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American Plutocracy

Nicholas Kristof reports on a recent study that found that the views of ordinary American citizens make little difference to policy decisions:

Martin Gilens of Princeton University and Benjamin I. Page of Northwestern University found that in policy-making, views of ordinary citizens essentially don’t matter. They examined 1,779 policy issues and found that attitudes of wealthy people and of business groups mattered a great deal to the final outcome — but that preferences of average citizens were almost irrelevant. ...
One reason is that our political system is increasingly driven by money.... Elected officials are... always desperately raising money for the next election. And the donors who matter most are a small group; just 158 families and the companies they control donated almost half the money for the early stages of the presidential campaign.
That in turn is why the tax code is full of loopholes that benefit the wealthy. ...
America’s political and economic inequalities feed each other. The richest 1 percent in the U.S. now own substantially more wealth than the bottom 90 percent.
- Nicholas Kristof, America the Unfair?, NYT, Jan. 21, 2016



Branko Milanovic describes growing plutocracy and Paul De Grauwe comments on rejection of reason:

In his new book “Global Inequality,” Branko Milanovic from the City University of New York’s Graduate Center documents a shrinking middle class around the industrialized world, not just in the United States and Britain, but also in more egalitarian nations like Germany, Sweden and Australia. ...
In the last few decades, Professor Milanovic argues, rising inequality in the United States led not to populism but to what he calls a “plutocratic” equilibrium, where elites purchase political power while the poor are systematically excluded and the working class is encouraged to support the status quo based on issues like gun control and gay marriage. ...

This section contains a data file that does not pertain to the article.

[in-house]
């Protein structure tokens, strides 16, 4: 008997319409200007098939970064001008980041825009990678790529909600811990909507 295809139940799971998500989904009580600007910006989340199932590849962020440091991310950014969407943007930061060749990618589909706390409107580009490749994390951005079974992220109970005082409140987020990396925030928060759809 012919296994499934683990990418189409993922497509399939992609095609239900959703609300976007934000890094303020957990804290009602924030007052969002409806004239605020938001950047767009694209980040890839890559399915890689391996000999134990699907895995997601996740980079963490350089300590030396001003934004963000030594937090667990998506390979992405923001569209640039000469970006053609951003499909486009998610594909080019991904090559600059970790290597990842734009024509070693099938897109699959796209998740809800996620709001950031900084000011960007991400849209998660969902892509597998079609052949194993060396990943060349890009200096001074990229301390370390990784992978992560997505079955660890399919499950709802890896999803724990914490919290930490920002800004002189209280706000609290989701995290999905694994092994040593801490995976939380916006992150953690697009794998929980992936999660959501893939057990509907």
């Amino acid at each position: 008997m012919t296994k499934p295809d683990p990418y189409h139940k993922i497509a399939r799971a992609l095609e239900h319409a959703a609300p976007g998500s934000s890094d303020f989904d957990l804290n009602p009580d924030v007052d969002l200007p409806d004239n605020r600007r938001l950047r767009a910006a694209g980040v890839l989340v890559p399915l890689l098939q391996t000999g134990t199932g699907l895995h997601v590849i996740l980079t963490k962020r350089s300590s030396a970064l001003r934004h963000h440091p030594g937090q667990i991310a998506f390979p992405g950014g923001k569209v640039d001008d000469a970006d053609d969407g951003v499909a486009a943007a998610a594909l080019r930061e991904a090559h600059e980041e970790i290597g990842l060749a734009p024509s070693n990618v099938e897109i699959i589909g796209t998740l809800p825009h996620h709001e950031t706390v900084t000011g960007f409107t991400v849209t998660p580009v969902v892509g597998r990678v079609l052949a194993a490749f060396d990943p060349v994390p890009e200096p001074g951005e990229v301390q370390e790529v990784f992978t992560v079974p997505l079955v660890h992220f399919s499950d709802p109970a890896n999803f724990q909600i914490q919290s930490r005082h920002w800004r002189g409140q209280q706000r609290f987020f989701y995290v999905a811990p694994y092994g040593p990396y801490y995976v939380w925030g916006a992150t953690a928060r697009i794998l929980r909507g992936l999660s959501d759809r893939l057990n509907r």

What’s scarier, Professor De Grauwe argues, is voters’ sharp turn against reason, opening space for snake-oil salesmen who will promise anything to achieve political power. “The intellectuals have apparently failed,” he said. “So you get guys like Trump that come up with statements that have nothing to do with facts.” ...
We shouldn’t try to stop globalization, even if we could. But if we don’t do a better job managing a changing world economy, it seems clear that it will end badly again.
- Eduardo Porter, We’ve Seen the Trump Phenomenon Before, NYT, May 24, 2016


Mr. Trump has long enjoyed puttering around his homes, said Timothy O’Brien, the author of the 2005 book “TrumpNation: The Art of Being the Donald.” The president does not enjoy extensive travel, or sleeping or eating under a roof that is not his own, and he has long imported friends and associates to visit him for dinner.

“Before he was president,” Mr. O’Brien wrote in an email, “he favored the familiar because it allowed an antisocial teetotaler to mingle selectively with other people — on his own terms and under his control — before retreating back inside to do what he enjoys spending most of his time doing: sitting in front of a TV with a cheeseburger watching sports.”
- Katie Rogers, ‘I’ve Been Here All Weekend’: A Shut-in President Weathers the Shutdown, NYT, Jan. 14, 2019





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